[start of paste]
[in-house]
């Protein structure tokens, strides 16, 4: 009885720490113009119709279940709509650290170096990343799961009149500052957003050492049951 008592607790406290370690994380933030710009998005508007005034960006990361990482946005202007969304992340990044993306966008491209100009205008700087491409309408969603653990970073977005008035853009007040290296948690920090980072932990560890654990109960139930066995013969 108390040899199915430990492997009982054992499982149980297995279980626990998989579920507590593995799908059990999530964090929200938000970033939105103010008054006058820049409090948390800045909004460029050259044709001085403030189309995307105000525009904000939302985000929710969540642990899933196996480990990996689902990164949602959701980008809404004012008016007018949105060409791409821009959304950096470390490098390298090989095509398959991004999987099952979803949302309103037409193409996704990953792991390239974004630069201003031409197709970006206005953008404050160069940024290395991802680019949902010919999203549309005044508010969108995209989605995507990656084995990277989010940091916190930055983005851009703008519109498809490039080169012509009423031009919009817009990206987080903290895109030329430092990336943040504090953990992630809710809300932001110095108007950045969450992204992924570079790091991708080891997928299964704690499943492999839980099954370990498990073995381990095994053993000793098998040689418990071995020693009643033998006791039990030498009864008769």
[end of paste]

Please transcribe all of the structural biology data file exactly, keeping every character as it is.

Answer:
[in-house]
């Protein structure tokens, strides 16, 4: 009885720490113009119709279940709509650290170096990343799961009149500052957003050492049951 008592607790406290370690994380933030710009998005508007005034960006990361990482946005202007969304992340990044993306966008491209100009205008700087491409309408969603653990970073977005008035853009007040290296948690920090980072932990560890654990109960139930066995013969 108390040899199915430990492997009982054992499982149980297995279980626990998989579920507590593995799908059990999530964090929200938000970033939105103010008054006058820049409090948390800045909004460029050259044709001085403030189309995307105000525009904000939302985000929710969540642990899933196996480990990996689902990164949602959701980008809404004012008016007018949105060409791409821009959304950096470390490098390298090989095509398959991004999987099952979803949302309103037409193409996704990953792991390239974004630069201003031409197709970006206005953008404050160069940024290395991802680019949902010919999203549309005044508010969108995209989605995507990656084995990277989010940091916190930055983005851009703008519109498809490039080169012509009423031009919009817009990206987080903290895109030329430092990336943040504090953990992630809710809300932001110095108007950045969450992204992924570079790091991708080891997928299964704690499943492999839980099954370990498990073995381990095994053993000793098998040689418990071995020693009643033998006791039990030498009864008769």